By CHRISTINA SPENCER, PARLIAMENTARY BUREAU
OTTAWA - Legislation that prevents criminals from getting extra credit for time served will cost the federal government about $2 billion over five years, Public Safety Minister Vic Toews said Wednesday.
Reacting to news reports that the Parliamentary Budget Office has estimated the cost at up to $10 billion, Toews said, “Our government understands that there will be a cost to this.” But he said Budget Officer Kevin Page’s estimates were flawed.
The government bill, which is now law, eliminates so-called two-for-one sentencing that lets criminals claim double credit for time spent in detention prior to being sentenced. Two-for-one was meant to acknowledge that the conditions in which they are often held are not on par with those available to sentenced prisoners.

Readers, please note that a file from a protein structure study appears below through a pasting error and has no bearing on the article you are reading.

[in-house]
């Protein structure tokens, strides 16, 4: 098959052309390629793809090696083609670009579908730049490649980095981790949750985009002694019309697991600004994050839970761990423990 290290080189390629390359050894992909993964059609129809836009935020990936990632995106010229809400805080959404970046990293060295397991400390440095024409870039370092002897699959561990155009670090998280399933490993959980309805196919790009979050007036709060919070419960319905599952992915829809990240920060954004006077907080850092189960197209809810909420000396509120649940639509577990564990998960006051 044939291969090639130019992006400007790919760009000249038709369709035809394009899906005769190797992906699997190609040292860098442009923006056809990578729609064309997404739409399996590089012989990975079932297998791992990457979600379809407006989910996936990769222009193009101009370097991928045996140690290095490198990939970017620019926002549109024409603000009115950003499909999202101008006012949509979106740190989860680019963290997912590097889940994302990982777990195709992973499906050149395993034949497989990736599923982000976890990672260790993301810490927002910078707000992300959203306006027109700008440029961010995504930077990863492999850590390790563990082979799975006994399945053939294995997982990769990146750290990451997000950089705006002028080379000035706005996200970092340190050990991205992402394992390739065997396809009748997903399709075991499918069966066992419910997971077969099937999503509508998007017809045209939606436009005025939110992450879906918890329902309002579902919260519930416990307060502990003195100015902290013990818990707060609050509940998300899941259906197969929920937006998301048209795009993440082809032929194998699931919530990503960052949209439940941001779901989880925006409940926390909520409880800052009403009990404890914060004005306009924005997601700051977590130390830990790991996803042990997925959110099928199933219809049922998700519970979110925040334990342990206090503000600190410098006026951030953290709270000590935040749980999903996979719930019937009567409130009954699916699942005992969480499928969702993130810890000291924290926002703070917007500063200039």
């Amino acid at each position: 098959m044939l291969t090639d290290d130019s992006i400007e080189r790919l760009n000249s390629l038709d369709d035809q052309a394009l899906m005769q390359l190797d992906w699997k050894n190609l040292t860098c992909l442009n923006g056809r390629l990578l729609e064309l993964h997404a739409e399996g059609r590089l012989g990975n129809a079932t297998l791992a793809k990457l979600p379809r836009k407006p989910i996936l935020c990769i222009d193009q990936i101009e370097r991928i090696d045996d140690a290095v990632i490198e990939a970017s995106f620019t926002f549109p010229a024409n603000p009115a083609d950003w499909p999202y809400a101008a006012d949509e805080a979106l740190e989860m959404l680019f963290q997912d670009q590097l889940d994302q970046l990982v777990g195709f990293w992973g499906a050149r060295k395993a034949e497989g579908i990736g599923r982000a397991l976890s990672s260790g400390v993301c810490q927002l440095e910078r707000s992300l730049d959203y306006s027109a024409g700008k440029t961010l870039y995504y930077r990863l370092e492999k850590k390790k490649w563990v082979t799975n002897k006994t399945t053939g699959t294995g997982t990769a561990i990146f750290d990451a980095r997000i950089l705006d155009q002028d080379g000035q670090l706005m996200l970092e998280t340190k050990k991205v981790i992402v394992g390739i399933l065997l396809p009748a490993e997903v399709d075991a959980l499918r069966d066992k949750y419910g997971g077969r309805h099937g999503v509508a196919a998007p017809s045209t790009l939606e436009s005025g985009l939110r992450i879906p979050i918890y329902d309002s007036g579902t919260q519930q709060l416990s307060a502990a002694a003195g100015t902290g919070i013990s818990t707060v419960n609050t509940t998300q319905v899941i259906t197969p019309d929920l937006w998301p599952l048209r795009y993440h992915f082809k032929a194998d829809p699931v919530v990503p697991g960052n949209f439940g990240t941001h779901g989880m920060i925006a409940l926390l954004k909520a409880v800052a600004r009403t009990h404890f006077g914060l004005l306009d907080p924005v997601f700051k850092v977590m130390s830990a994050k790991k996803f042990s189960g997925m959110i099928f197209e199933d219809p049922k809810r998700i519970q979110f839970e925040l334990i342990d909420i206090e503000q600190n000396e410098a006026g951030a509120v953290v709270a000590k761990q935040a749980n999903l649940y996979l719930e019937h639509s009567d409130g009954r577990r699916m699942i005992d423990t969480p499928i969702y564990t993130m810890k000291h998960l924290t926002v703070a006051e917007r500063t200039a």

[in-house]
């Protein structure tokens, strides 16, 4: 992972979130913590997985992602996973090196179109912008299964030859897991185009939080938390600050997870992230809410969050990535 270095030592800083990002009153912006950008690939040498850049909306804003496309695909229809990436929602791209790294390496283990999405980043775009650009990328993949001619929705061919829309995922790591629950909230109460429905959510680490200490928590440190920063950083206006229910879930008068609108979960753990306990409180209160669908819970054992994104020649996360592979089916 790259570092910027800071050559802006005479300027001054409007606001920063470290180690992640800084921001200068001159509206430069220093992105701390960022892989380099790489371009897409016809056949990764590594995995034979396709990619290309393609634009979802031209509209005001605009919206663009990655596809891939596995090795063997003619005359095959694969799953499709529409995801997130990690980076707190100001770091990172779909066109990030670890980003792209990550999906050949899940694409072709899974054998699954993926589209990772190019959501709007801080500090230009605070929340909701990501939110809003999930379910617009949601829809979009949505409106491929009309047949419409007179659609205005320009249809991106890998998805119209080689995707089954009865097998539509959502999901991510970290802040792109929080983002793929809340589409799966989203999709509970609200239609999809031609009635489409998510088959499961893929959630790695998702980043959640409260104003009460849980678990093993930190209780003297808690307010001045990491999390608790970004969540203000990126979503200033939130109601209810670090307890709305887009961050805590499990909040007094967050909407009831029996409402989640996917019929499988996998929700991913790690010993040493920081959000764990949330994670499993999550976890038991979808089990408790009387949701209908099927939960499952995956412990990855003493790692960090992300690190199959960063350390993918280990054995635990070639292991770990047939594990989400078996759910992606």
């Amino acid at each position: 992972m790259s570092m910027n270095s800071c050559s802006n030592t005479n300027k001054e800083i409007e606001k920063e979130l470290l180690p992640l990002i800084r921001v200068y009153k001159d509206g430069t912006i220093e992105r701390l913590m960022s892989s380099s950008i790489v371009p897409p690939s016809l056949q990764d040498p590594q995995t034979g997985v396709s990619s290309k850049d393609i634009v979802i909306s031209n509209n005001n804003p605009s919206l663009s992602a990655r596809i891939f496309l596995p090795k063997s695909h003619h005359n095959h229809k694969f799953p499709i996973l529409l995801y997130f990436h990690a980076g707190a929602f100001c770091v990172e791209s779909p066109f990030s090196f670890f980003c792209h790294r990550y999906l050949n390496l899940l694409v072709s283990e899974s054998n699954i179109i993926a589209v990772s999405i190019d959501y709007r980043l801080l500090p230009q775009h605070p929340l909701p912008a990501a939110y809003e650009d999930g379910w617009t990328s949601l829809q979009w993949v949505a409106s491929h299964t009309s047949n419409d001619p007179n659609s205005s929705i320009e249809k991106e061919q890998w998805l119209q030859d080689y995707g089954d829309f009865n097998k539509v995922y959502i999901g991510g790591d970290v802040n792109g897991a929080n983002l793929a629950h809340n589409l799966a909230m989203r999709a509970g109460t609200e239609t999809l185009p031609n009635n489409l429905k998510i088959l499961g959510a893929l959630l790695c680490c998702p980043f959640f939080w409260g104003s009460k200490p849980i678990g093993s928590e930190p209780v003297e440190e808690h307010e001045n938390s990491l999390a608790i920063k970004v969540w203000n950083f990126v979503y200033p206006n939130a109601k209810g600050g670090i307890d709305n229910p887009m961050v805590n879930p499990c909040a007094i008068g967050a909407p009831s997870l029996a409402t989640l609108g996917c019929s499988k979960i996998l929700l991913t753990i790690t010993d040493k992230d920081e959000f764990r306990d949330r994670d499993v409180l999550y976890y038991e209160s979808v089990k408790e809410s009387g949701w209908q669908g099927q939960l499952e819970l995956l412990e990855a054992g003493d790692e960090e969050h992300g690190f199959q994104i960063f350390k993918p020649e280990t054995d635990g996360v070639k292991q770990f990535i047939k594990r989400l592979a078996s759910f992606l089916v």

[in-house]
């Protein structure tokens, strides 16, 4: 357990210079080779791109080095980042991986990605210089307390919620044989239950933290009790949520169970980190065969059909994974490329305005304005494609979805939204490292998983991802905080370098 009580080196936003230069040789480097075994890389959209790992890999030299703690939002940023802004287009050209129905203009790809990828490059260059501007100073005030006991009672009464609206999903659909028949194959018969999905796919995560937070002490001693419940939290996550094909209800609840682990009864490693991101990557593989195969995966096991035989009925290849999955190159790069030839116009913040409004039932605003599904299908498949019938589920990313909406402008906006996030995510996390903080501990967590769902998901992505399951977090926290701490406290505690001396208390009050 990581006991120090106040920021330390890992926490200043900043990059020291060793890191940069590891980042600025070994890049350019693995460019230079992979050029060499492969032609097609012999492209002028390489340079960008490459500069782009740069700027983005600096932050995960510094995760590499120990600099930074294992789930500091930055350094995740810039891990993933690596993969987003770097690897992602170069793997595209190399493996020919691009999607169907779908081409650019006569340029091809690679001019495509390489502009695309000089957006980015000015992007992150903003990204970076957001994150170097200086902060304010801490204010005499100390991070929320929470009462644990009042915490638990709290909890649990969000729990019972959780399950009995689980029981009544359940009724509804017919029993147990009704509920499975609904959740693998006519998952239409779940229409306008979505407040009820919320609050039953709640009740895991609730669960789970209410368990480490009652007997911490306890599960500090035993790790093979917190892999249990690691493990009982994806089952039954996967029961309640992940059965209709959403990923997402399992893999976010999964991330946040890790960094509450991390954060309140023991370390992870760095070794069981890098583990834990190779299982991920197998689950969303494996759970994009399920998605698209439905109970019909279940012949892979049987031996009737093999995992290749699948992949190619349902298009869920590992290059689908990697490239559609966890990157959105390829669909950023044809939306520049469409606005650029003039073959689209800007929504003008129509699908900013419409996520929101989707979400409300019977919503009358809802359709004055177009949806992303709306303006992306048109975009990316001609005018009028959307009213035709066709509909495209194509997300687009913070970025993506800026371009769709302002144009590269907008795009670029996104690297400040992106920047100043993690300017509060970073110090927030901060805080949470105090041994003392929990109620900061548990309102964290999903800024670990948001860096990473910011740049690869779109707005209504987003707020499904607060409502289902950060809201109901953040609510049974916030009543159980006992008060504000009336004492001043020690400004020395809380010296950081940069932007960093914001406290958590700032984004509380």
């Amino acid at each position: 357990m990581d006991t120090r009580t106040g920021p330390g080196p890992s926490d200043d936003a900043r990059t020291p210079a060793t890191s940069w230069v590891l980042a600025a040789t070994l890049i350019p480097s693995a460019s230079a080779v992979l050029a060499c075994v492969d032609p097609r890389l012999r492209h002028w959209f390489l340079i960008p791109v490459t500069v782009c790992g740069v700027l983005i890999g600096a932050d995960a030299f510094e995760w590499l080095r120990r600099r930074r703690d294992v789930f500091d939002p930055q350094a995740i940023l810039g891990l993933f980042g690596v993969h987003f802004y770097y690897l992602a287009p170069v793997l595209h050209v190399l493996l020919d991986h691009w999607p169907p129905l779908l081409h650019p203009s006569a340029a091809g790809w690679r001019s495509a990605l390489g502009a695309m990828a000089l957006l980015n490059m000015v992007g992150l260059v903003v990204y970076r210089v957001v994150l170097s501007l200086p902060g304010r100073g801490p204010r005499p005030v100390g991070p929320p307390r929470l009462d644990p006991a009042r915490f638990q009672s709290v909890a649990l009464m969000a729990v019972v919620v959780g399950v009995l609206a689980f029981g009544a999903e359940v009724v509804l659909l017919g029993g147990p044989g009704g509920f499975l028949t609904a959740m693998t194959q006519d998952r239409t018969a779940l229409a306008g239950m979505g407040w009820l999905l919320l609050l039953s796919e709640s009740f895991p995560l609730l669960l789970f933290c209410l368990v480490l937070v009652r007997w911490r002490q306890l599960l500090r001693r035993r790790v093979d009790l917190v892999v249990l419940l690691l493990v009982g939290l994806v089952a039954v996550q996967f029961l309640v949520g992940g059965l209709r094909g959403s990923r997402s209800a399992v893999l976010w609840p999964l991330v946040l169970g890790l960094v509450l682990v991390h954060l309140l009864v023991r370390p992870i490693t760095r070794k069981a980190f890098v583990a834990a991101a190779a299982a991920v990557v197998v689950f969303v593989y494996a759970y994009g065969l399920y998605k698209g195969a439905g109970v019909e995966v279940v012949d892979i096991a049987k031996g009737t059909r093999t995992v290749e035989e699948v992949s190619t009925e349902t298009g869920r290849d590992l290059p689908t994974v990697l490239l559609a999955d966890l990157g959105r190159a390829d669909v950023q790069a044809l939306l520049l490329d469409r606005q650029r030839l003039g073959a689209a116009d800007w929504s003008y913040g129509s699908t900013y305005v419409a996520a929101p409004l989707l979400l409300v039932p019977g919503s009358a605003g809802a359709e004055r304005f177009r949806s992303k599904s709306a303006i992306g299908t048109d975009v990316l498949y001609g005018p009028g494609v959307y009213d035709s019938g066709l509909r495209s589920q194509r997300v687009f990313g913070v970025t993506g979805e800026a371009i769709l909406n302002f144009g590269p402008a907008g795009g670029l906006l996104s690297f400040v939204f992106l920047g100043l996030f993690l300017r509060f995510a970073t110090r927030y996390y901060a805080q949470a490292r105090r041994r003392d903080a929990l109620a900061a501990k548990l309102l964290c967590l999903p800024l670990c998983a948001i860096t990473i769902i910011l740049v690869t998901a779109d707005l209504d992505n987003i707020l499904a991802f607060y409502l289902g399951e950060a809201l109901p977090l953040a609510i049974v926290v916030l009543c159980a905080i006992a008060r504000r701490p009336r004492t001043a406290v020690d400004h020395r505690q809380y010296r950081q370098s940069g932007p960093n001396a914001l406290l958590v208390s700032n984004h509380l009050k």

Toews said the government would save the costs of the added incarceration its legislation will bring, in part, by having prisoners bunk together in the same cell.
“Many western democracies do that; there’s nothing inappropriate about that,” he said. “The Conservative party stands behind the idea that individuals should
in fact serve the time they’ve been sentenced to.”
Double bunking, he said, is “an appropriate solution, it can be done in an appropriate and constitutionally acceptable manner.”
Toews was not able to say what the costs would be for other crime bills the Conservatives have reintroduced since prorogation.